Medicines, an Intellectual Property
Counterfeit, substandard and fake medicines pose a great risk. Counterfeited clothes, bags and accessories have economic effects, loss of profits and perhaps cause financial downfall. Employment and income which is supposed to be directed to the legitimate brand are being distributed to counterfeiters and imitations. However, the concern of brand owners are being disputed since counterfeited items are helping these brands market their name.
Counterfeit Medicines do not rock the same boat. Not only would the manufacturers lose economically. Fraudulence in this field also poses a great risk in health. The World Health Organization (WHO) which plays the main fortress of many organizations and causes against the widespread of counterfeiting medicines has highlighted the issue by decreeing different kinds of trump cards and bylaws. In the passing of time, while the panic withers away, fraudsters have also strengthened their strategies. They got fiercer, not even considering trademark issues and deceitfully duplicated brand after brand. Unlike the spreading market for clothes’ brands, counterfeited labels bring trust down and cause reputation to plummet.
According to reviews archived by The Peterson Group, a non-profit organization campaigning against the proliferation of counterfeit medicines, in 2003, the biggest conflict faced by authorities regarding protection of intellectual property rights is the agreement of the World Trade Organization (WTO) and Trade-Related Aspects of Intellectual Property Rights (TRIPS) who both offers vague rules and statements against trademark infringement in medicines being exchanged internationally. A 2003 agreement loosened the domestic market requirement, and allows developing countries to export to other countries where there is a national health problem as long as drugs exported are not part of a commercial or industrial policy. Drugs exported under such a regime may be packaged or colored differently in order to prevent them from prejudicing markets in the developed world.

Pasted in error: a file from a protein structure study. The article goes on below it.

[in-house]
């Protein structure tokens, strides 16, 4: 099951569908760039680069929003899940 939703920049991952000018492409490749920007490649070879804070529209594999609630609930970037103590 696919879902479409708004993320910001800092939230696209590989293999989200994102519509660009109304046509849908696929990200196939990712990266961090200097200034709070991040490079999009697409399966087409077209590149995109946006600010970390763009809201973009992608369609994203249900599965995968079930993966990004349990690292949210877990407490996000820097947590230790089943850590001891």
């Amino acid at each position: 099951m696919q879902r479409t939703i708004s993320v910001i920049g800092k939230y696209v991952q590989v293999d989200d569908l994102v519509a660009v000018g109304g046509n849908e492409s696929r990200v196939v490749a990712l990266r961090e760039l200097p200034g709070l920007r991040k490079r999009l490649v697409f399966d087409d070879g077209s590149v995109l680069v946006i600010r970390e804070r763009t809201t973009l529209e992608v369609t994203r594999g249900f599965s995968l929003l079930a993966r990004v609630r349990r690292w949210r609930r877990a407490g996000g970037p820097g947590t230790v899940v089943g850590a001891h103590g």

Many critics stated that there should be a clear line for differentiating normal cases of trademark infringement to counterfeiting which penalties for offenders apply. It is for the trademark owner to initiate infringement proceedings. However, for a number of reasons, developed countries, including Germany, USA and UK are opposed to extending criminal sanctions for infringement.
Developing cities have also participated in the agreement between WTO and TRIPS but they are given longer time for proper implementation. Surprisingly though, they have faired better in the adaption of sanctions. Jakarta, Indonesia and Bangkok, Thailand are both emphasizing their complaints against intellectual property rights as they have local medicine manufacturers in their stead.
However, it is a different issue for less developed countries. It has been argued that TRIPS implementation is far detrimental to these countries’ development. The flexibilities may not be drafted because of the lack of legal and technical expertise. It is yet to be determined when the extension of the transition to TRIP method happens on January 2016.